Q: Dr. Eppley, What if anything can be done for my orbital and overall facial asymmetry? Its clearly affected the entire side of my face not just my eye. I have to tilt my face for pictures and even then its way off. Thoughts? The second pic is with my head tilted…I am tired of having to do so and has really hindered my confidence my entire life.
A: Thank you for your inquiry and sending your picture. Eye asymmetry (orbital dystopia) rarely occurs in isolation and is often part of an overall facial asymmetry. The brow bone, cheek, nose and even the jawline may be lower or deficient on the ‘lower eye’ side. Tilting the head helps ‘lift’ the deficient side to make it more even. The key is this type of facial asymmetry is to pick the procedures that would make the greatest difference. The hardest choice is deciding what to do with the eye as this is the most important part of the facial asymmetry correction. The eye must come up as well as the outer corner of the lower eyelid. One caution here is to keep an ‘eye’ on the position of the upper eyelid so the raised eye does not get buried under the upper eyelid creating a pseudoptosis appearance.
Vertical brow bone reduction, cheek augmentation and jawline reduction/widening and a straightening rhinoplasty are all other options to consider in facial asymmetry correction.
Dr. Barry Eppley
Q: Dr. Eppley, I am interested in eye asymmetry surgery. A few months ago I fainted and fell against a sink. The result was a left eye broken orbit (only the rim below, not a blow out fracture, no displacement). After a few weeks when the swelling was gone, I saw that the position of my left eye was different from the right side. Doctors measured a different of the position of the globe of 1.5 mm. Although it might not be much, in my case it is obvious. Doctors told me that it could be from fat atrophy. Do you think that an implant or so can help me to get my eyes more symmetric again? Many thanks for your response!
A: If an eye asymmetry has indeed developed after some type of orbital fracture, particularly if occurring within the first month after the injury, I would have it assume that this is due to a skeletal issue not fat atrophy. (as that would take many months or even years to be seen) But regardless of its cause a horizontal globe asymmetry can be treated by one of two methods, an implant or fat grafting. A small implant can be used to build up the orbital floor or a dermal-fat graft can also be so placed. (if you happen to have a c-section from your children) This is a simple surgery in which either material can be placed through a limited subciliary or transconjuncitival incision. The hard part is just deciding if such surgery is absolutely necessary and what material to use in doing it should it be so. Please send me a picture of your eyes showing their current state.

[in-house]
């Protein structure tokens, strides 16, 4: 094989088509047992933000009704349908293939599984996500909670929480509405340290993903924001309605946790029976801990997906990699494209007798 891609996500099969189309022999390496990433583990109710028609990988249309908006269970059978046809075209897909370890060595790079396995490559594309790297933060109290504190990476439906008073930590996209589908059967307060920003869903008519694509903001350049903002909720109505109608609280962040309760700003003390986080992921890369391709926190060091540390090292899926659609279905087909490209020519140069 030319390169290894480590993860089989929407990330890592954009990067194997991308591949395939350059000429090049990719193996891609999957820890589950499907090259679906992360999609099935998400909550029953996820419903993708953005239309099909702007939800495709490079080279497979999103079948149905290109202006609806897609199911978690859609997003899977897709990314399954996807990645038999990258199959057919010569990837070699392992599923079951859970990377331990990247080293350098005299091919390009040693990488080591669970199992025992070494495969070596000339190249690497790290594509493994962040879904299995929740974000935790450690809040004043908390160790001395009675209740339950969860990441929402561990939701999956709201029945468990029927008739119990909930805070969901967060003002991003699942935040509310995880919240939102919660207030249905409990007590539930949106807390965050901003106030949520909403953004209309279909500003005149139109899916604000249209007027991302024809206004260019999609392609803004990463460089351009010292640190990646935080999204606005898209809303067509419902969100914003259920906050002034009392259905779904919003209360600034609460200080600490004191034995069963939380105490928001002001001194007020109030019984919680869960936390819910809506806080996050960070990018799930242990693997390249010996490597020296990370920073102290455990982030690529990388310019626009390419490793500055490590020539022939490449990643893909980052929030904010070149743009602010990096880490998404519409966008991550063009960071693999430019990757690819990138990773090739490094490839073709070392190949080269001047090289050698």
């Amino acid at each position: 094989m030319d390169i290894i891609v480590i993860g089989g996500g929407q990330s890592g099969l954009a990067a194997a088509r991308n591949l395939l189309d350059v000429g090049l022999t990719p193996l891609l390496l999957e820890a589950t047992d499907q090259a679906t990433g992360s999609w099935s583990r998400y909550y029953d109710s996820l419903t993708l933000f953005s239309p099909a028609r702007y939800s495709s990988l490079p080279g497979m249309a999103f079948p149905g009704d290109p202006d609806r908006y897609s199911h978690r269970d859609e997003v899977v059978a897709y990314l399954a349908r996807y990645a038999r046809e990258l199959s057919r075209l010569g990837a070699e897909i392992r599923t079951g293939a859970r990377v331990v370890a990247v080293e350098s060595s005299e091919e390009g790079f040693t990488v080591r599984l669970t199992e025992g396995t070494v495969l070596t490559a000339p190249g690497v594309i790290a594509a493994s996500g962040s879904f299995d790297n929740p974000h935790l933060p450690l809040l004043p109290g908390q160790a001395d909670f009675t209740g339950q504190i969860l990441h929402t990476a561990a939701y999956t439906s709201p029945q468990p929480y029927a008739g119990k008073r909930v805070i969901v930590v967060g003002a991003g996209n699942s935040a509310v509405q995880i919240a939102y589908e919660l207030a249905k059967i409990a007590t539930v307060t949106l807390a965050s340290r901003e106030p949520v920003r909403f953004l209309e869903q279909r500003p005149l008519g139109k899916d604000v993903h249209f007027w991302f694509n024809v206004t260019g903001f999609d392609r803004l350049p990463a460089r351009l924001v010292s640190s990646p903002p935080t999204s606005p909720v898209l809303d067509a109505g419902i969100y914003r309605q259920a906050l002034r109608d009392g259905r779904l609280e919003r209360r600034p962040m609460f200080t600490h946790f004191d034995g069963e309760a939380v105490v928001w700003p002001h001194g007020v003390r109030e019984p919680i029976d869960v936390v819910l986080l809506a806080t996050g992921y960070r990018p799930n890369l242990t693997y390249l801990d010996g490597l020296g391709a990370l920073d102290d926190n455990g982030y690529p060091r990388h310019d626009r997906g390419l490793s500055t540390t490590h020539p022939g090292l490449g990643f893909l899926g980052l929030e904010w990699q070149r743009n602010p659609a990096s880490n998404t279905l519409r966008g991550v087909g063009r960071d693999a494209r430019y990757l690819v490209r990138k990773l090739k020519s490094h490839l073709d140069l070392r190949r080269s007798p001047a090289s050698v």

Dr. Barry Eppley
Q: Dr. Eppley, what can be done about my eye asymmetry? My whole left eye is about 5mms lower than that of my right eye. What is the best way to amend this problem?
A: To correct your orbital box eye asymmetry, multiple adjustments need to be made to the orbital floor (augmentation), brow bone (inferior reduction) as well as upper eyelid (ptosis repair) and lower eyelid (fat injections and lateral canthoplasty) The issue is that the bone changes will cause problems with the current eyelid positions and then these will need to be adjusted. I have treated many cases like yours and sometimes you open ‘pandora’s box’ by trying to make these changes. The position of the eyelids is perfectly aligned to the bony orbital skeleton now albeit lower and asymmetric that it is. Once changes get made to the orbital bony box, the eyelids will be off alignment to the globe (eyeball) and these realignments often take multiple surgeries to get the optimal result.
Once the horizontal level of the pupils differs by 5mms or more in eye asymmetry, attempts at surgical improvement are often met with mixed results and lead to multiple revisional procedures.
Dr. Barry Eppley